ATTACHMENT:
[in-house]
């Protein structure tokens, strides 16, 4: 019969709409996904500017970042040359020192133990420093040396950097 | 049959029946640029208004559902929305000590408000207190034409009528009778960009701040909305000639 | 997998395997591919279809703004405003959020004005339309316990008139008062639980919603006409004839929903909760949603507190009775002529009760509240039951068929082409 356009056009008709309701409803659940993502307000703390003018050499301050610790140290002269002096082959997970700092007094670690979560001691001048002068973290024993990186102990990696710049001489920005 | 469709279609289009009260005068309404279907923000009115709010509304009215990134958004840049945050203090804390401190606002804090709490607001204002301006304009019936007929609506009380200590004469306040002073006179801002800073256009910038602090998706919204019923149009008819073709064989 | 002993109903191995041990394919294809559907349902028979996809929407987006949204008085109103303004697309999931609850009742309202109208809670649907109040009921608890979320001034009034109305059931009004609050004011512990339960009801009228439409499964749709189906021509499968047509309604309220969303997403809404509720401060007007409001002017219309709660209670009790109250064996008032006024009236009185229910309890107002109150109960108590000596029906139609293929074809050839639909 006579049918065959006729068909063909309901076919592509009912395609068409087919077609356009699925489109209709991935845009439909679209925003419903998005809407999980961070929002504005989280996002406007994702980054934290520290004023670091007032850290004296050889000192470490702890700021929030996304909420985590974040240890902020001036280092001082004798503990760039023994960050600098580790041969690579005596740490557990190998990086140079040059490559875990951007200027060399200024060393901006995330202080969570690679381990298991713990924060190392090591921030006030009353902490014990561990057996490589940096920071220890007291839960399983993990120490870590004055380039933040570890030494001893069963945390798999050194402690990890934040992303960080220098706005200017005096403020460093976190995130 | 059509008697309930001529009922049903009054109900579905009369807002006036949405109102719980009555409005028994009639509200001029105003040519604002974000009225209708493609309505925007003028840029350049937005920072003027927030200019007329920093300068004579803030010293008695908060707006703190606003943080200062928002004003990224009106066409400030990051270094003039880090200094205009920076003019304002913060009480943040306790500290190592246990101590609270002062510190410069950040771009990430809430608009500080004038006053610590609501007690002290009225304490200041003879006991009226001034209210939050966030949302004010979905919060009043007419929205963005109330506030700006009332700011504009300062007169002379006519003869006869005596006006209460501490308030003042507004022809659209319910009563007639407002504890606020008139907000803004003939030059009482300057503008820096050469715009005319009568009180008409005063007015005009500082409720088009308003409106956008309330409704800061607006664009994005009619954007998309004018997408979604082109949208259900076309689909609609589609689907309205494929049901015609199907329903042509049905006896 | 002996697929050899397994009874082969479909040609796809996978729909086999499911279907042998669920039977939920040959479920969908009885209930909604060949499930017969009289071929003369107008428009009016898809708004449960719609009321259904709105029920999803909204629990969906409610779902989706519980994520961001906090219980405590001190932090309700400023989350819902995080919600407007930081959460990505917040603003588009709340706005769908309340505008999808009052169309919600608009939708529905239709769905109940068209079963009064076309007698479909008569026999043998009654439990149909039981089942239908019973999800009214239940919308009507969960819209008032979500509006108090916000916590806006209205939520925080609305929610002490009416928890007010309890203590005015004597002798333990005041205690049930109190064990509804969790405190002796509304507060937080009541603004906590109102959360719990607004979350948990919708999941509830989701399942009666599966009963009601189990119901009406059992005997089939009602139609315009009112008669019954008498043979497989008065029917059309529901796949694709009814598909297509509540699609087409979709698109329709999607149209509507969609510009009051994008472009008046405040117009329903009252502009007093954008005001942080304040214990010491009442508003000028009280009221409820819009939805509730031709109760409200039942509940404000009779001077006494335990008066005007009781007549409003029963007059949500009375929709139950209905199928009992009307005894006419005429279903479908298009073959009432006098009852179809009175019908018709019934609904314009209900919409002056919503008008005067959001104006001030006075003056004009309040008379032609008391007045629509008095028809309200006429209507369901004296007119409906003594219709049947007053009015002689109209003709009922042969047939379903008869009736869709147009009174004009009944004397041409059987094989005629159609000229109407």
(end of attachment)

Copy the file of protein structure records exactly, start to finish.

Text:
[in-house]
């Protein structure tokens, strides 16, 4: 019969709409996904500017970042040359020192133990420093040396950097 | 049959029946640029208004559902929305000590408000207190034409009528009778960009701040909305000639 | 997998395997591919279809703004405003959020004005339309316990008139008062639980919603006409004839929903909760949603507190009775002529009760509240039951068929082409 356009056009008709309701409803659940993502307000703390003018050499301050610790140290002269002096082959997970700092007094670690979560001691001048002068973290024993990186102990990696710049001489920005 | 469709279609289009009260005068309404279907923000009115709010509304009215990134958004840049945050203090804390401190606002804090709490607001204002301006304009019936007929609506009380200590004469306040002073006179801002800073256009910038602090998706919204019923149009008819073709064989 | 002993109903191995041990394919294809559907349902028979996809929407987006949204008085109103303004697309999931609850009742309202109208809670649907109040009921608890979320001034009034109305059931009004609050004011512990339960009801009228439409499964749709189906021509499968047509309604309220969303997403809404509720401060007007409001002017219309709660209670009790109250064996008032006024009236009185229910309890107002109150109960108590000596029906139609293929074809050839639909 006579049918065959006729068909063909309901076919592509009912395609068409087919077609356009699925489109209709991935845009439909679209925003419903998005809407999980961070929002504005989280996002406007994702980054934290520290004023670091007032850290004296050889000192470490702890700021929030996304909420985590974040240890902020001036280092001082004798503990760039023994960050600098580790041969690579005596740490557990190998990086140079040059490559875990951007200027060399200024060393901006995330202080969570690679381990298991713990924060190392090591921030006030009353902490014990561990057996490589940096920071220890007291839960399983993990120490870590004055380039933040570890030494001893069963945390798999050194402690990890934040992303960080220098706005200017005096403020460093976190995130 | 059509008697309930001529009922049903009054109900579905009369807002006036949405109102719980009555409005028994009639509200001029105003040519604002974000009225209708493609309505925007003028840029350049937005920072003027927030200019007329920093300068004579803030010293008695908060707006703190606003943080200062928002004003990224009106066409400030990051270094003039880090200094205009920076003019304002913060009480943040306790500290190592246990101590609270002062510190410069950040771009990430809430608009500080004038006053610590609501007690002290009225304490200041003879006991009226001034209210939050966030949302004010979905919060009043007419929205963005109330506030700006009332700011504009300062007169002379006519003869006869005596006006209460501490308030003042507004022809659209319910009563007639407002504890606020008139907000803004003939030059009482300057503008820096050469715009005319009568009180008409005063007015005009500082409720088009308003409106956008309330409704800061607006664009994005009619954007998309004018997408979604082109949208259900076309689909609609589609689907309205494929049901015609199907329903042509049905006896 | 002996697929050899397994009874082969479909040609796809996978729909086999499911279907042998669920039977939920040959479920969908009885209930909604060949499930017969009289071929003369107008428009009016898809708004449960719609009321259904709105029920999803909204629990969906409610779902989706519980994520961001906090219980405590001190932090309700400023989350819902995080919600407007930081959460990505917040603003588009709340706005769908309340505008999808009052169309919600608009939708529905239709769905109940068209079963009064076309007698479909008569026999043998009654439990149909039981089942239908019973999800009214239940919308009507969960819209008032979500509006108090916000916590806006209205939520925080609305929610002490009416928890007010309890203590005015004597002798333990005041205690049930109190064990509804969790405190002796509304507060937080009541603004906590109102959360719990607004979350948990919708999941509830989701399942009666599966009963009601189990119901009406059992005997089939009602139609315009009112008669019954008498043979497989008065029917059309529901796949694709009814598909297509509540699609087409979709698109329709999607149209509507969609510009009051994008472009008046405040117009329903009252502009007093954008005001942080304040214990010491009442508003000028009280009221409820819009939805509730031709109760409200039942509940404000009779001077006494335990008066005007009781007549409003029963007059949500009375929709139950209905199928009992009307005894006419005429279903479908298009073959009432006098009852179809009175019908018709019934609904314009209900919409002056919503008008005067959001104006001030006075003056004009309040008379032609008391007045629509008095028809309200006429209507369901004296007119409906003594219709049947007053009015002689109209003709009922042969047939379903008869009736869709147009009174004009009944004397041409059987094989005629159609000229109407």